New Zealand shooting: Jacinda Ardern to announce gun law reforms within 10 days Jacinda Ardern,Â New Zealand's prime minister, said on Monday gun law reforms would be announced in 10 days, after meetingÂ her cabinetÂ for the first time since the massacre in Christchurch. The shock of the attacks, in which 50Â people were killed and dozens wounded at two mosques,Â has led to calls for an immediate tightening of laws to restrict access to some firearms, particularly semi-automatic weapons. Ms Ardern said on Monday that her cabinet had made in principle decisions around the reform of gun laws following the mass shooting in Christchurch "I intend to give further details of these decisions to the media and the public before cabinet meets again next Monday," she said at a press conference. "This ultimately means that within 10 days of this horrific act of terrorism we will have announced reforms which will, I believe, make our community safer." Terror in New Zealand | Read more She said an inquiry would look at the lead up to attack and what might have been done differently. The owner of a New Zealand gun store said on Monday the man charged with murder in Christchurch's mass shooting had bought firearms and ammunition online from the store, but it did not sell him the high-powered weapon used in the mosque shootings. Australian Brenton Tarrant, 28, a suspected white supremacist, was charged with murder on Saturday. Tarrant was remanded without a plea and is due back in court on April 5 where police said he was likely to face more charges. Gun City owner David Tipple said the alleged gunman bought four weapons and ammunition between December 2017 and March 2018. "The MSSA, military-style automatic, reportedly used by the alleged gunman was not purchased from Gun City. Gun City did not sell him an MSSA, only A-category firearms," Mr Tipple told a news conference in Christchurch. Gun City owner David Tipple gestures during a press conference in Christchurch Credit: AP Under New Zealand gun laws, A-category weapons can be semi-automatic but limited to seven shots. Video of a gunman in one mosque showed a semi-automatic with a large magazine round. Mr Tipple said the online purchases followed a police-verified online mail-order process and A-category firearms were bought in three or four purchases. "We detected nothing extraordinary about the licence holder. He was a brand new purchaser, with a brand new licence," he said. Tightening New Zealand's gun laws was at the top of Ms Ardern's agenda for the Cabinet meeting on Monday. "What the public rightly are asking right now is why is it and how is it that you are currently able to buy military style semi-automatic weapons in New Zealand, and that's the right question to ask," Ms Ardern told TVNZ earlier on Monday. "There are ways we can bring in effective regulation of firearms that actually target those we need to target and that is our focus." Mr Tipple said he supported Ardern's call for gun law reforms as the Christchurch shootings had raised legitimate concerns. New Zealand, a country of only 5 million people, has an estimated 1.5 million firearms. The minimum age for a gun license is 16, and 18 to own a semi-automatic weapon. A Radio New Zealand report, based on police data secured through an Official Information Act request, said more than 99 percent of people who applied for a firearms licence in 2017 were successful. A New Zealand standard A-category firearm licence is issued after a police and background check. No licence is required to buy a large round magazine, which can be illegally modified for use in such a weapon. Only firearm owners are licensed, not weapons, so there is no monitoring of how many weapons a person may possess. The plans for gun control measures came as Tarrant'sÂ court-appointed lawyer said the suspect intended to represent himself.Â Duty lawyer Richard Peters, who represented Tarrant during the preliminary court hearing, told AFP the 28-year-old "indicated he does not want a lawyer". "He wants to be self-represented in this case," said MrÂ Peters, who played down suggestions that Tarrant may not be fit for trial. "The way he presented was rational and someone who was not suffering any mental disability. That's how he appeared. He seemed to understand what was going on," Mr Peters said. New Zealand mosque massacre - In pictures Ms Ardern was the first signatory of a national condolence book for the country's worst mass killing that she opened in the capital Wellington on Monday. "On behalf of all New Zealanders, we grieve together. We are one. They are us," she wrote in the book. Frustration was building among the families of victims as under Islam it is custom to conduct burials within 24 hours, but bodies will not be released until post mortems are carried out. Deputy Police Commissioner Wally Haumaha said the first body was approved for release on Sunday night, but the family was yet to take the body because another relative was also killed and they wanted to collect them together. He said there would be no burials on Monday. "Weâve been working fairly hard through the night to ensure the process of returning the deceased to their loved ones is taking place expediently," he said. The burial process, which usually involves washing with three kinds of water, salving wounds and scrubbing skin, would be complicated, volunteers in Christchurch said. Muslims embrace after overseeing the excavating of graves at a Muslim cemetery in Christchurch, New Zealand Credit: AP Mo, a volunteer who had flown in from Brisbane to wash the bodies, said the people who died in the mosques were classified as martyrs. That meant there were different views as to whether they would be washed or not because he said Islamic jurisprudence said martyrs are not to be washed as their blood was witness to their martyrdom. "But some people have said because it was not a battlefield it is okay to wash the body. But it is at the discretion of the family," said Mo. He asked to be identified by just one name. The two mosques involved in the shootings have been closed since the massacre, but are expected to reopen by Friday prayers after cleansing blessings were carried out, said Haumaha. "This morning we conducted two important blessings at the Deans Avenue mosques and the Linwood mosque," he said. "This blessing this morning gave them (the Muslim community) huge confidence...We hope to have those premises in place by the end of the week to allow our Muslim community to go back and undertake prayer." Sign upÂ for your essential, twice-daily briefing fromÂ The TelegraphÂ with our free Front Page newsletter.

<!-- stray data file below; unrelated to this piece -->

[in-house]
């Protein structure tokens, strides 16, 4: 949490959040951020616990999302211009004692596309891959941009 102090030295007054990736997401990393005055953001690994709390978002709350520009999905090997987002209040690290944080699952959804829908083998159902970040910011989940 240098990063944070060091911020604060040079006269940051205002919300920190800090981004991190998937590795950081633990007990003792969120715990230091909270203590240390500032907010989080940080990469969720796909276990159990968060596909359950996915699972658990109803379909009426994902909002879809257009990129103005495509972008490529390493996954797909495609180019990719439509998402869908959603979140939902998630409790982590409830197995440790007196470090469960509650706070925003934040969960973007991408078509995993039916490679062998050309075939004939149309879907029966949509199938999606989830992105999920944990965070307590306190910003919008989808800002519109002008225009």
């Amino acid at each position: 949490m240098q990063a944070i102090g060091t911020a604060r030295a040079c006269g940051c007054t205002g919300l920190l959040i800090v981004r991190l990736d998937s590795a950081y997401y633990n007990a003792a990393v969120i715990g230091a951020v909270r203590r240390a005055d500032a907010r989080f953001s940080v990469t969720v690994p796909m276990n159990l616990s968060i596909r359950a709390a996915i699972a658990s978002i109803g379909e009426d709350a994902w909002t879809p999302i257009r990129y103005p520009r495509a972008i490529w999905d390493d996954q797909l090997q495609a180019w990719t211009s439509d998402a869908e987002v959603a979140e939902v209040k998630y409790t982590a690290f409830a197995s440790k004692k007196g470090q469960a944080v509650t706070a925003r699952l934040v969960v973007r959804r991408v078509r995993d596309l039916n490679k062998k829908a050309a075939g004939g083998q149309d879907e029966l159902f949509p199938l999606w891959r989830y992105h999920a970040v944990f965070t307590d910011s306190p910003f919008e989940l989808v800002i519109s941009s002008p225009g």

3 Things Students Should Know About AP Registration Changes The College Board, the not-for-profit organization that oversees the Advanced Placement program, recently announced its plans to alter AP registration policies. Since this decision directly affects students who are considering enrolling in AP courses, you must know exactly which changes will take place, as well as when. -- AP exam registration will now take place in November.